Taking cricket to the hills of India
A 500-year old temple, breathtaking views of the Kullu Valley and the Dhauladhar ranges, 1,342 teams and Twenty20 cricket all feature in the Himachal Pradesh Cricket Association’s plan to spread the game amidst the hills and valleys of the state, writes Jonathan Selvaraj in the Indian Express.
The tournament, which began on November 29, will go on for a month and a half. The participating players are mostly local villagers and though the organisers provide them balls, they have to pool in for bats and helmets, food and travelling expenses.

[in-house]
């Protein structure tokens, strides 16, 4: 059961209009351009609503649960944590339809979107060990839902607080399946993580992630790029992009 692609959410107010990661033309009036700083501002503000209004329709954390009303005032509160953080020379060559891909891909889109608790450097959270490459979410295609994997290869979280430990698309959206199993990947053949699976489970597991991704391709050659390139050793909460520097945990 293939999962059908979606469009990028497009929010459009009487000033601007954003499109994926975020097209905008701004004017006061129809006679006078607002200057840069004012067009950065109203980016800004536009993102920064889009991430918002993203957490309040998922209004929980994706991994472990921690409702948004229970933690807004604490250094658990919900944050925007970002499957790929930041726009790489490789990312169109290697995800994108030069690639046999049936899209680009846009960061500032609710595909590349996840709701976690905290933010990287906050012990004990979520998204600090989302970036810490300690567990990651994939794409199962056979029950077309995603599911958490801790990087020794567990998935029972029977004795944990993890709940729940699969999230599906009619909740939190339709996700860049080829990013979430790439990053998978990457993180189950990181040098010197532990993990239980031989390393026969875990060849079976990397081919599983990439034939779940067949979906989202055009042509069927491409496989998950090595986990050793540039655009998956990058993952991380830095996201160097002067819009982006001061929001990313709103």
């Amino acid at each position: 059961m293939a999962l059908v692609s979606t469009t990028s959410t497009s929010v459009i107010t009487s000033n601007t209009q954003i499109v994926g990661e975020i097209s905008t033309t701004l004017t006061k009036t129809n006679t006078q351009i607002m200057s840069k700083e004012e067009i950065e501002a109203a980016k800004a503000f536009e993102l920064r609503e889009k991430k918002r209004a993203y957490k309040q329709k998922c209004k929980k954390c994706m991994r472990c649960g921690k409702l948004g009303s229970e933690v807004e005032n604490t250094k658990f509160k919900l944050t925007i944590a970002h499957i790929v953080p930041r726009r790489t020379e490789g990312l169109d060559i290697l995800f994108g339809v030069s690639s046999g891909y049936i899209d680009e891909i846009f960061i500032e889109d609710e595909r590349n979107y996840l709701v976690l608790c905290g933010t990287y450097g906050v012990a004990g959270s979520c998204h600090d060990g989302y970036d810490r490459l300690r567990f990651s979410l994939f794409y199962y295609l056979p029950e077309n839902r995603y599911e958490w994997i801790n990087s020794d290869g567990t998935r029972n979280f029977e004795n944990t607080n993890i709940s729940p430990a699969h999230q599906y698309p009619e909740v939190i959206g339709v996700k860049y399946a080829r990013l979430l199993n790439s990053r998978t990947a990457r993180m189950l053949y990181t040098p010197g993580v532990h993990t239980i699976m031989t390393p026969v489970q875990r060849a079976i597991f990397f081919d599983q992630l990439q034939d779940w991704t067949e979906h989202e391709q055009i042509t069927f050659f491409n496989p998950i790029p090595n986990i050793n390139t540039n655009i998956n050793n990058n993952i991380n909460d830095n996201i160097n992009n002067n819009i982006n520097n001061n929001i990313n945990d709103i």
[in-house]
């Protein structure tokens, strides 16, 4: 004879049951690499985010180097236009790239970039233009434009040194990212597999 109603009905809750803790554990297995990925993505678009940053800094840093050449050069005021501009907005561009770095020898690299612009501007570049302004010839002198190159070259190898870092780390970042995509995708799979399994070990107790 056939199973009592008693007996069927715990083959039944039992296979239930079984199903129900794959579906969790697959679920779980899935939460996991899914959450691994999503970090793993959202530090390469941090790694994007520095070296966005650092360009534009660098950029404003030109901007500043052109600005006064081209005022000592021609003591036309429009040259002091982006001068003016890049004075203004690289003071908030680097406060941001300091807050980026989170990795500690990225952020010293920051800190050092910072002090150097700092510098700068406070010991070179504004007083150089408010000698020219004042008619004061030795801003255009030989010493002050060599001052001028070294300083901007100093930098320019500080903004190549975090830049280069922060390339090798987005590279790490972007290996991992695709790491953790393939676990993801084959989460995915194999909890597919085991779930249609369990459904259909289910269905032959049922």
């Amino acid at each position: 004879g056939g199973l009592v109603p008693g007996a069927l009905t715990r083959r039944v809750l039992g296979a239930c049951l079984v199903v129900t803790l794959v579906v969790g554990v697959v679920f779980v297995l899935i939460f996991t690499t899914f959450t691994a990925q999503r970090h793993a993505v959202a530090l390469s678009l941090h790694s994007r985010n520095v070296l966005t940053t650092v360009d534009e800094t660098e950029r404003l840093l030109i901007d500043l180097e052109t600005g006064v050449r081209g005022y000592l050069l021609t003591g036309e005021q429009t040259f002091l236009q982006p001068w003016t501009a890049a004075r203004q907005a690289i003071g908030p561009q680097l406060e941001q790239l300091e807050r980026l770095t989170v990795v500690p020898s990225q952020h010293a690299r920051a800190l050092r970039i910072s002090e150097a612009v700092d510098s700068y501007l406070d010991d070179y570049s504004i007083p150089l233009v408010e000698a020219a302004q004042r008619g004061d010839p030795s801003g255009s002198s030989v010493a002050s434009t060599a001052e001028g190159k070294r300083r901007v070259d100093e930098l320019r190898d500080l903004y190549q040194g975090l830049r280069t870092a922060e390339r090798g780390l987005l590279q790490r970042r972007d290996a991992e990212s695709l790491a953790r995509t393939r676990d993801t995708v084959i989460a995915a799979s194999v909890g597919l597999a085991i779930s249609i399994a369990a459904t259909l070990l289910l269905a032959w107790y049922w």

With breathtaking views of the Kullu Valley and the Dhauladhar ranges, the setting is spectacular. But the playing conditions are nowhere near perfect. The pitch is matting and the playing field is far from level—balls hit by a right hander towards the leg side tend to roll downhill where children in slippers play with bats crudely carved out of any available wood and balls made of cloth. Balls are sometimes hard to field when they slide off slopes or plop into streams. Occasionally, play has to be stopped as cattle and ponies traipse along the outfield, on their way to the jungle to graze.
Tariq Engineer is a former senior sub-editor at ESPNcricinfo